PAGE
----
The history of money concerns the development of means of carrying out transactions involving a medium of exchange. Money is any clearly identifiable object of value that is generally accepted as payment for goods and services and repayment of debts within a market, or which is legal tender within a country.
Due to the complexities of ancient history (ancient civilizations developing at different paces and not keeping accurate records), and because the true origins of economic systems precede written history, it is impossible to trace the true origin of the invention of money and difficult to trace the transition from a “barter system” to a “monetary system”.
Evidence in the ancient histories supports the idea that money has taken two main forms divided into the broad categories of money of account (debits and credits on ledgers) and money of exchange (tangible media of exchange made from wood, paper, bamboo, metal, etc.), and it is debated which was created first.
Significant evidence also establishes many things were likely used on occasion in ancient markets that could be described as a medium of exchange. These included livestock and grain – things directly useful in themselves – but also merely attractive items such as cowrie shells or beads were exchanged for more useful commodities. However, such exchanges could be described as barter, and the common bartering of a particular commodity (especially when the commodity items are not fungible) does not technically make that commodity “money” or a “commodity money” like the shekel – which was both a coin representing a specific weight of barley, and the weight of that sack of barley.
Regarding money of account, the tally stick can reasonably be described as a very primitive ledger – the oldest of which dates to the Aurignacian, about 30,000 years ago. While it may not be reasonable to conclude the most ancient were used to keep accounting records in the monetary system sense of the term, their existence does show that “accounting” – keeping a written record of things counted – is far more ancient than many people assume. David Graeber proposes that money as a unit of account was invented when the unquantifiable obligation “I owe you one” transformed into the quantifiable notion of “I owe you one unit of something”. In this view, money emerged first as credit and only later took the form of a medium of exchange.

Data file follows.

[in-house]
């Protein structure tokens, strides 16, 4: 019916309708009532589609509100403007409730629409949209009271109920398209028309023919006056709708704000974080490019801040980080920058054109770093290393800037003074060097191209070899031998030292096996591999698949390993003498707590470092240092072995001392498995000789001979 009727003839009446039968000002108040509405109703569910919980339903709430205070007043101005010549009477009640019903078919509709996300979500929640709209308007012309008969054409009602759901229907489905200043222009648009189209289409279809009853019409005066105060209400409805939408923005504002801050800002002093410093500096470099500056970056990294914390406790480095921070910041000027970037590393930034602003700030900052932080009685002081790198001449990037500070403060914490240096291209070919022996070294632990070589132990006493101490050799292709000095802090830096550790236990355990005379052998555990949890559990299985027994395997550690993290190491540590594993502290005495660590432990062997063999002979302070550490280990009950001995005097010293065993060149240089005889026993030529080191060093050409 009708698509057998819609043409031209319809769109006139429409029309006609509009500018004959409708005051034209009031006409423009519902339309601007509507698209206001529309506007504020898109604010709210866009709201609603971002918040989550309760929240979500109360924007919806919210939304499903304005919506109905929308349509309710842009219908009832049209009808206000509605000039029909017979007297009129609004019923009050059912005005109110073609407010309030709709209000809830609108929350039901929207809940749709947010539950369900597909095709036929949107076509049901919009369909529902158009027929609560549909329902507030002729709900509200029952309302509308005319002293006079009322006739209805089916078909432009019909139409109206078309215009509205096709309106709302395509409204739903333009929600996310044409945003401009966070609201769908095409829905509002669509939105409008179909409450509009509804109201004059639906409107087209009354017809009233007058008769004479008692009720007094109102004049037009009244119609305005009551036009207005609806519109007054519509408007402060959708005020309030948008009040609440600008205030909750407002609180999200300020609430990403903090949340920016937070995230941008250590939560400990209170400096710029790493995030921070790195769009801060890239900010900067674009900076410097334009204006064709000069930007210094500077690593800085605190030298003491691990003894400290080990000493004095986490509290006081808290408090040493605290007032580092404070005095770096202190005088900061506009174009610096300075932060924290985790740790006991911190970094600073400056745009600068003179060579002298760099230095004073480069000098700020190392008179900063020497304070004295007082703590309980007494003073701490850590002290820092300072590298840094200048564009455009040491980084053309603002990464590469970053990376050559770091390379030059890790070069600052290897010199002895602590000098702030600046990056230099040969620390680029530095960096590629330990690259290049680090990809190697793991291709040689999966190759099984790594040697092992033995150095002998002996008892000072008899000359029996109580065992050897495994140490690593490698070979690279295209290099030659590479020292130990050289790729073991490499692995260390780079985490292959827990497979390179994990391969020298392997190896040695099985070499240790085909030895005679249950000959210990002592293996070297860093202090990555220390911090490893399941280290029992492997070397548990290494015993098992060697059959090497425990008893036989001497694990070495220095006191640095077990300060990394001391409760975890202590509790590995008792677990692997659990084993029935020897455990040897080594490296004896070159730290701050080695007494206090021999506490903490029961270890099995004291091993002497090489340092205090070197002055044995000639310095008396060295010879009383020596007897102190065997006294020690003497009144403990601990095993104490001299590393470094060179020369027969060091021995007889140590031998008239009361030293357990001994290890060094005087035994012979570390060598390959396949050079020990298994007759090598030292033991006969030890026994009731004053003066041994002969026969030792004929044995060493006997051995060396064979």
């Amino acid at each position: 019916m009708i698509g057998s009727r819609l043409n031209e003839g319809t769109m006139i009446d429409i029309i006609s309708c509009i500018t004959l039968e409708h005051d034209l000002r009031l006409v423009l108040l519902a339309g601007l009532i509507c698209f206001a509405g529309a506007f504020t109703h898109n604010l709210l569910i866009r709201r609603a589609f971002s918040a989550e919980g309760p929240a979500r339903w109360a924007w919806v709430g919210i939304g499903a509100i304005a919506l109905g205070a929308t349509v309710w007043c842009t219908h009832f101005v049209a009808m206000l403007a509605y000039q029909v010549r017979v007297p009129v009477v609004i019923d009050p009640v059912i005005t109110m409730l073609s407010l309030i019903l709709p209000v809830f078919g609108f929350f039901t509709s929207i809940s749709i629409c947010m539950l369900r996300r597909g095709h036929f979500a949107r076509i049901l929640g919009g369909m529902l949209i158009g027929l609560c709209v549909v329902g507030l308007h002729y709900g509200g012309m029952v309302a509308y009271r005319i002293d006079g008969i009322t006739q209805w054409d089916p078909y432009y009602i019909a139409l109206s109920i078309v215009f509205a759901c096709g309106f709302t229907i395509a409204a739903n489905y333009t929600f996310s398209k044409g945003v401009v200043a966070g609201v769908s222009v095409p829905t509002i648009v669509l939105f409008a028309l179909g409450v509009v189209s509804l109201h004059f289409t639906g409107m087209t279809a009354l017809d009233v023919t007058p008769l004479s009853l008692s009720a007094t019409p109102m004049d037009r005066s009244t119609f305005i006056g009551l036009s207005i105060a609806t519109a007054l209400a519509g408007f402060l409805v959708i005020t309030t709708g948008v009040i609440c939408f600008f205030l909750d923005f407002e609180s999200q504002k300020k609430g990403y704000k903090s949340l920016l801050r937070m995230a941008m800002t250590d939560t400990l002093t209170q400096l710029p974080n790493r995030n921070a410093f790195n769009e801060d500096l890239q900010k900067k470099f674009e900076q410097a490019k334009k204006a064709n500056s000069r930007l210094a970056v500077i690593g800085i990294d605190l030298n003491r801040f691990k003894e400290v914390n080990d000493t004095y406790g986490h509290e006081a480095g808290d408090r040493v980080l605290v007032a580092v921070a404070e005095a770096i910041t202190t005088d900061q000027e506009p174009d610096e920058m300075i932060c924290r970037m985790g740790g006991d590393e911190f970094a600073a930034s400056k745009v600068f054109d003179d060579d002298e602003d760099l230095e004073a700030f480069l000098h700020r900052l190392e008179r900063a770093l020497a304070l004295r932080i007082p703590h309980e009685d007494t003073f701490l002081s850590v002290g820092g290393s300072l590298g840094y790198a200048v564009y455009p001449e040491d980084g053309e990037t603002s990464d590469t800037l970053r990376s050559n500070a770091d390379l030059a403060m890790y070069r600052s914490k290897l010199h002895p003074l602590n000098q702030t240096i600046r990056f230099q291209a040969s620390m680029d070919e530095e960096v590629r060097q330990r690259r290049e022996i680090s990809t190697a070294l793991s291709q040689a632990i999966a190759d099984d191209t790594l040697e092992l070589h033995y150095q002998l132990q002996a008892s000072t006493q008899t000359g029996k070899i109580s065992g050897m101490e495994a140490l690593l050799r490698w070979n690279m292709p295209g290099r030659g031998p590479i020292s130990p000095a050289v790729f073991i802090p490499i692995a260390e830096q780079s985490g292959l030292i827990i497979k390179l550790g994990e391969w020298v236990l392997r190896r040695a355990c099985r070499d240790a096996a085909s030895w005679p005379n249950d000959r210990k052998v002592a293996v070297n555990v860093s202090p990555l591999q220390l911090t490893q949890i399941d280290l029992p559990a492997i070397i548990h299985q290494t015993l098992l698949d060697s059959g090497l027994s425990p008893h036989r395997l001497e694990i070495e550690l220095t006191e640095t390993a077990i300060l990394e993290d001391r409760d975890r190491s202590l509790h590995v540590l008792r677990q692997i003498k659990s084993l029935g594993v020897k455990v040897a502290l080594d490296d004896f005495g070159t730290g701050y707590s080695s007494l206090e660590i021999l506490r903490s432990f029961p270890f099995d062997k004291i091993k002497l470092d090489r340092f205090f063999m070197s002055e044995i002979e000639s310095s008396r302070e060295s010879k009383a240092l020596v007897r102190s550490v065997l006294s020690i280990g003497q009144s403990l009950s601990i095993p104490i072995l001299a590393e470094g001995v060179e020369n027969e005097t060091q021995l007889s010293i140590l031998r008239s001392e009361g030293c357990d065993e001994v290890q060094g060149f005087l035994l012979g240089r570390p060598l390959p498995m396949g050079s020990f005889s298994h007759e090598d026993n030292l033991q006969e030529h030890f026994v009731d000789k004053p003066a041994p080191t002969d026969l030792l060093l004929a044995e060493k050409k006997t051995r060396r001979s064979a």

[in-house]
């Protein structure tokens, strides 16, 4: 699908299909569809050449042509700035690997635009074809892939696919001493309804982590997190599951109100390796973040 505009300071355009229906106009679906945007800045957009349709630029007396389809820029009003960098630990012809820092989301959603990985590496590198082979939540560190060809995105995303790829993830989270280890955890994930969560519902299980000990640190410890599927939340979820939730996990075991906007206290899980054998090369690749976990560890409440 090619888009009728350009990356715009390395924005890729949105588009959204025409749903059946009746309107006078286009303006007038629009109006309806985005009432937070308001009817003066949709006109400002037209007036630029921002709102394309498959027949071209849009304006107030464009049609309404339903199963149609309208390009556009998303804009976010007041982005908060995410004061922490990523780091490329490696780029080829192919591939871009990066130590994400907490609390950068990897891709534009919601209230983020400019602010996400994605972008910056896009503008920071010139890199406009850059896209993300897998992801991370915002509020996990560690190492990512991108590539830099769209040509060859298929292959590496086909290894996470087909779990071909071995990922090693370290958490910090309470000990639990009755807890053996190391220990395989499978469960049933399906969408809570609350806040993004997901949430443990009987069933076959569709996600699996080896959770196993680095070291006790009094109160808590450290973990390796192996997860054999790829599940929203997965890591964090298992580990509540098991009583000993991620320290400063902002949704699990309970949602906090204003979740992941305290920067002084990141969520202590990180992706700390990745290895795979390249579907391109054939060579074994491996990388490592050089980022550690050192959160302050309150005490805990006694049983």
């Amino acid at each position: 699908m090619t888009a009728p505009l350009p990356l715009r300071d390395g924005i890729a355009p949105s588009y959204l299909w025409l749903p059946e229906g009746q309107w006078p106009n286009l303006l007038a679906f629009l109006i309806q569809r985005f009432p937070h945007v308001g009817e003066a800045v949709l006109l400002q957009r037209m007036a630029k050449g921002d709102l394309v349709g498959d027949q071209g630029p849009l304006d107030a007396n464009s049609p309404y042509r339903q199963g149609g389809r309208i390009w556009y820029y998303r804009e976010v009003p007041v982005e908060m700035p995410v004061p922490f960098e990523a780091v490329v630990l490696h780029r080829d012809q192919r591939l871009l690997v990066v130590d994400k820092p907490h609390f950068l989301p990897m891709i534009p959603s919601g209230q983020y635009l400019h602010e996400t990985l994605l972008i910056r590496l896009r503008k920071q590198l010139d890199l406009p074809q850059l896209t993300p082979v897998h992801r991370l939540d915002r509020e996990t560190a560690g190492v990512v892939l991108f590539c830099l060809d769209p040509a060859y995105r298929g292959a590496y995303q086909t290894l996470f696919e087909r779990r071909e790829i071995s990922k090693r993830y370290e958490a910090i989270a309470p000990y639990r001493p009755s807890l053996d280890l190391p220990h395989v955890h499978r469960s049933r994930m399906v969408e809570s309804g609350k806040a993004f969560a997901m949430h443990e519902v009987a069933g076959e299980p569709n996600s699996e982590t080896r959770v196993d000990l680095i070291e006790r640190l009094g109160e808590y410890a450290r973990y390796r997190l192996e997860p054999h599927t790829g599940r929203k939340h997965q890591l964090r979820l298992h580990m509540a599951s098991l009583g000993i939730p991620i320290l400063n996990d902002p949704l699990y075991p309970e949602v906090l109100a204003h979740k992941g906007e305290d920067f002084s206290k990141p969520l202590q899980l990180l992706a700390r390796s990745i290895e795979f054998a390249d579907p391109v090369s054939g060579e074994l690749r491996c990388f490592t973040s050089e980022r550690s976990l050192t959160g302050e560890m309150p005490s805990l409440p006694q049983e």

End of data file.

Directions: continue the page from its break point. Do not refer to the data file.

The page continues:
Regarding money of exchange, the use of representative money historically pre-dates the invention of coinage. In the ancient empires of Egypt, Babylon, India and China, the temples and palaces often had commodity warehouses which issued certificates of deposit as evidence of a claim upon a portion of the goods stored in the warehouses, a form of “representative money”.
While not the oldest form of “money of exchange”, various metals (both common and precious metals) which were minted into early coins, were also used in both barter and monetary systems. These substances provide the clearest illustration of the transition from barter systems to monetary systems. While not among the more ancient examples, the Romans’ use of bronze illustrates this distinction clearly in the transition of the use of “aes rude” (rough bronze – which is still properly the barter system – the value of the bronze was related to its use in blacksmithing), into bars that had a 5 pound pre-measured weight to make barter easier, called “aes signatum” (signed bronze – which is still properly the barter system like the aes rude), and finally, there was a break from barter system related weights based on the usefulness of bronze in blacksmithing (heavy measures of bronze as bars), into weights measured into coinage (lighter measures of bronze), recognising the usefulness of bronze as a medium of exchange for transactions, not just for making tools. The aes grave (heavy bronze) (or As) is the start of this in Rome, but not the oldest known example.
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